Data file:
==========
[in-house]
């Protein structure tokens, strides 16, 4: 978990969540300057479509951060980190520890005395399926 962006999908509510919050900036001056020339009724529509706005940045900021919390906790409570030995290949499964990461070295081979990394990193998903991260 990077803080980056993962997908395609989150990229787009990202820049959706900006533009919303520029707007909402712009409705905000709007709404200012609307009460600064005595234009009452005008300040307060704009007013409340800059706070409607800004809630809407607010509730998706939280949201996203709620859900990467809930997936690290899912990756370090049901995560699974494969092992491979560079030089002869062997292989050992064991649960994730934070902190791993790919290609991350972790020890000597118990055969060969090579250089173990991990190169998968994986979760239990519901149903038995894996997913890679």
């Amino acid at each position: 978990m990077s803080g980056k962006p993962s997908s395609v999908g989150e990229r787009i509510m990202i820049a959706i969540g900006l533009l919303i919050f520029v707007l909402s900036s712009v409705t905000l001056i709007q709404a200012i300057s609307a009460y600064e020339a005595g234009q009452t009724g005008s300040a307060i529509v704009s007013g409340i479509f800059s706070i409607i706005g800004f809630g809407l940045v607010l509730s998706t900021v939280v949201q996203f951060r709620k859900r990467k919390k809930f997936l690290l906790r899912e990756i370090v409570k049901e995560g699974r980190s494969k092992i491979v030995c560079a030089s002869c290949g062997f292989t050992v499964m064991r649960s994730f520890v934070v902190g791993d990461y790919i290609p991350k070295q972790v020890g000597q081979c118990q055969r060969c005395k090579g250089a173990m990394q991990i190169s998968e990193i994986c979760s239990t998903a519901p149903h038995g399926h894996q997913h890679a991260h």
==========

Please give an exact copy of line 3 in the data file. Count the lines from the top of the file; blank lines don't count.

């Amino acid at each position: 978990m990077s803080g980056k962006p993962s997908s395609v999908g989150e990229r787009i509510m990202i820049a959706i969540g900006l533009l919303i919050f520029v707007l909402s900036s712009v409705t905000l001056i709007q709404a200012i300057s609307a009460y600064e020339a005595g234009q009452t009724g005008s300040a307060i529509v704009s007013g409340i479509f800059s706070i409607i706005g800004f809630g809407l940045v607010l509730s998706t900021v939280v949201q996203f951060r709620k859900r990467k919390k809930f997936l690290l906790r899912e990756i370090v409570k049901e995560g699974r980190s494969k092992i491979v030995c560079a030089s002869c290949g062997f292989t050992v499964m064991r649960s994730f520890v934070v902190g791993d990461y790919i290609p991350k070295q972790v020890g000597q081979c118990q055969r060969c005395k090579g250089a173990m990394q991990i190169s998968e990193i994986c979760s239990t998903a519901p149903h038995g399926h894996q997913h890679a991260h």